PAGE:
One day Mary turned up with a boy–actually, more a young man, whom none of us had seen before. He was tall, his cap of hair the colour of honey, his eyes a light, rich brown. He was beautiful. I’d never seen such a beautiful person before–except for Mary. Together they stood, seemingly serenely unaware of the effect they were having on the rest of us.

Naomi from next door nudged me painfully in the ribs. ‘What a hunk, hey!’ she mouthed. I didn’t say anything. I didn’t want anyone to say anything. I could just stare at him, mesmerised, and as if he knew, he gave me a little corner smile that vanished almost as soon as it had appeared.

‘This is Mel,’ Mary said. ‘He’s come to live in the old Stevens place. ‘

That dump! It was an old house that had not been lived in for a long time. When we were little, we used to sometimes go up there to play games of let’s pretend. Now, hardly anyone used it, because the forest had just about taken it over, and there was something odd about the place, something that kept even the secret smokers or lovers away. I think it was because it was almost house, almost forest, not quite one or the other, just something in between, that you couldn’t put a name to. . Fancy anyone wanting to live there!

‘I inherited it,’ Mel said. He had a soft, slow voice, and I let its softness wash over me, like a wave. ‘I like it there. It’s very quiet. ‘ Continue reading

Authors’ pick 16: Wendy J.Dunn

poldarkToday’s Authors’ Pick has been chosen by Wendy J.Dunn.

2015 has been a very good reading year – even if Goodreads keeps reminding me that I better hurry up if I am ever to reach my goal of reading 25 new novels this year. My problem is I like going back to old friends – those magical novels on my bookshelves to be re-read and re-read. Amongst the old friends I re-read this year were Winston Graham’s Poldark novels. That resulted from watching the new Poldark television series, when I yielded to the temptation to pull out the first Poldark novel from my home library. The first novel was followed by the second, until weeks later I closed the last page of the thirteenth novel, feeling sad again that Graham has left us. No more novels from his pen – novels demonstrating the power of a true storyteller.

This year, I also discovered novels I couldn’t put down by another great storyteller. Written by Barbara summerfoldGaskell Denvil, the first of these novels was Sumerford’s Autumn. Set at the beginning of the Tudor period, this gripping and richly researched novel kept me turning its pages until I reached the end. By then, Barbara Gaskell Denvil had gained a new fan and I couldn’t wait to read her other novels. What I loved about Sumerford’s Autumn was not only that it took me back to a period I love passionately and inspires my own fiction, but also how much Denvil’s wonderfully told story and well drawn fictional characters engaged me as a reader. The novel opening the door to a very lively and believable Tudor world, Sumerfold’s Autumn is pure escapism. Dialogue was another plus; perfectly pitched, evoking Shakespeare at times with its use of dark humour to help get the reader through those many tragic, poignant moments in the story, the dialogue powerfully made all the characters step off the page and into my imagination. Sumerfold’s Autumn doesn’t shy away from the violence and harshness of the Tudor period – or how death then was faced as a daily proposition. But it is also a novel of romance and adventure told through unforgettable characters.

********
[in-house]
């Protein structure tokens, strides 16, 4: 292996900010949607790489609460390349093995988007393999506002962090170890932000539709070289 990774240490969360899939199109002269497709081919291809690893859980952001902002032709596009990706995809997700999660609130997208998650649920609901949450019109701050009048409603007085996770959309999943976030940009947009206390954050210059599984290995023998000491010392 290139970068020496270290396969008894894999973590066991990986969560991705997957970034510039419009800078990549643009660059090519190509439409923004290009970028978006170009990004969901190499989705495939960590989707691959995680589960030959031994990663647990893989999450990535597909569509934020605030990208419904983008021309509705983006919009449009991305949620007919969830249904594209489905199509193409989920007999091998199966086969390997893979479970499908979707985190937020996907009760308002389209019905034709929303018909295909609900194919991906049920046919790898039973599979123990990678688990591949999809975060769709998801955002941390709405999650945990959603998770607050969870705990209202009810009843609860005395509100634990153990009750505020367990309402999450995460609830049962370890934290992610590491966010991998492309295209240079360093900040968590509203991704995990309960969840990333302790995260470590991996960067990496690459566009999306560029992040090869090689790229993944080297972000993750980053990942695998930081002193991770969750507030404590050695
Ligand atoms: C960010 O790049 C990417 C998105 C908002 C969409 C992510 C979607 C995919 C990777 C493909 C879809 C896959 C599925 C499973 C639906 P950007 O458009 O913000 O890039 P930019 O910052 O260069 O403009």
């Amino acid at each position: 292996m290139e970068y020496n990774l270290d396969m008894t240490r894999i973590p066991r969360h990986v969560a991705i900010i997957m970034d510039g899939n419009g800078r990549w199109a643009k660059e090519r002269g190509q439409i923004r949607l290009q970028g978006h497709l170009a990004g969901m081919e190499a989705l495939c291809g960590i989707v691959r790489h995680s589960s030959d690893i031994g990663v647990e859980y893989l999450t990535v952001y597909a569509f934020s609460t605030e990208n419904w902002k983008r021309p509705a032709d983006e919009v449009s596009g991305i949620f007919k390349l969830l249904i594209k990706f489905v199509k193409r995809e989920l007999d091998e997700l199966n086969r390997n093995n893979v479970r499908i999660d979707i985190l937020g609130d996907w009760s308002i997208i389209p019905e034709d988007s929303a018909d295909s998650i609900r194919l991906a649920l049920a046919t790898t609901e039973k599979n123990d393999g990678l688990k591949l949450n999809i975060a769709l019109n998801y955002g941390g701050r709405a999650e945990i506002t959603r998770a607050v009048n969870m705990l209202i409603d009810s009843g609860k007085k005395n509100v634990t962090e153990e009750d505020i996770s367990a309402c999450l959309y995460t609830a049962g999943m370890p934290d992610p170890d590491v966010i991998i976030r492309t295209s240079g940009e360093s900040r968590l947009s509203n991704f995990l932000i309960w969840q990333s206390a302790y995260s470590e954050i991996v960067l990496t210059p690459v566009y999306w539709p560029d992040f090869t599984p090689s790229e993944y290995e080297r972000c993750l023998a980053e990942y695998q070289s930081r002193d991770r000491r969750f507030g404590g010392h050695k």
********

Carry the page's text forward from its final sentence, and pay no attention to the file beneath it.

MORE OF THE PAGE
Highly recommended.

Wendy J. Dunn is the author of two Tudor novels: Dear Heart, How Like You This?, the winner of the 2003 Glyph Fiction Award and 2004 runner up in the Eric Hoffer Award for Commercial Fiction, and The Light in the Labyrinth, her first young adult novel.

wendy j dunn

Authors’ pick 15: Emma Viskic

a-wrong-turn-at-the-office-of-unmade-listsToday’s Authors’ Pick has been chosen by Emma Viskic.

One of my favourite reads of the year was Jane Rawson’s A Wrong Turn At The Office of Unmade Lists. It’s a charming, disturbing, wonderful book, set partially in post-environmental collapse Melbourne. The novel begins with the day-to-day struggles of Caddy, then steps neatly sideways and deposits you into a world where stories can come true, and magical maps are portals to other places. A Wrong Turn won the 2014 Most Underrated Book Award and it’s easy to see why: it’s one of those novels that defies categorization, but stays with you. There are places in Melbourne I still can’t go without remembering it.

Emma Viskic is the author of the critically acclaimed crime novel, Resurrection Bay. She has won both the Ned Kelly SJ Harvey Award and the New England Thunderbolt Prize for her short form writing.

Emma Viskic author photo 4 - Version 2

Authors’ pick 14: Sherryl Clark

singing bonesToday’s Authors’ pick has been chosen by Sherryl Clark.

The Singing Bones
Shaun Tan

I always look forward to seeing what Shaun Tan will do next, and this book is amazing, even if you don’t have a special interest in fairy tales like me. What was even better – I was able to go and see the exhibition of sculptures/artworks that Shaun created for the book.
It’s a collection of photographs of the sculptures, along with short excerpts from the fairy tales they represent. Just when you thought you could guess what Tan might create for a certain tale, he will surprise you.
He initially created some of them to illustrate the German edition of Philip Pullman’s collection of tales, and there are now 75 of them in this book. Pullman wrote the foreword, and uses words such as “uncanny”, “strange” and “brilliant and grotesque weirdness” to describe the sculptures. Everyone I know who has seen the exhibition and/or read this book have their favourites. Mine include The Turnip, The Singing, Springing Lark, All Fur, Foundling, The Boy Who Left Home to Find Out About Fear and Hansel and Gretel.
The photographs are brilliant, using light and shadow to make the sculptures feel almost alive, about to jump off the page. Every time I go back to this book, it amazes me all over again.

Sherryl Clark writes children’s and YA books and poetry, and is currently undertaking a creative writing PhD focusing on fairy tales.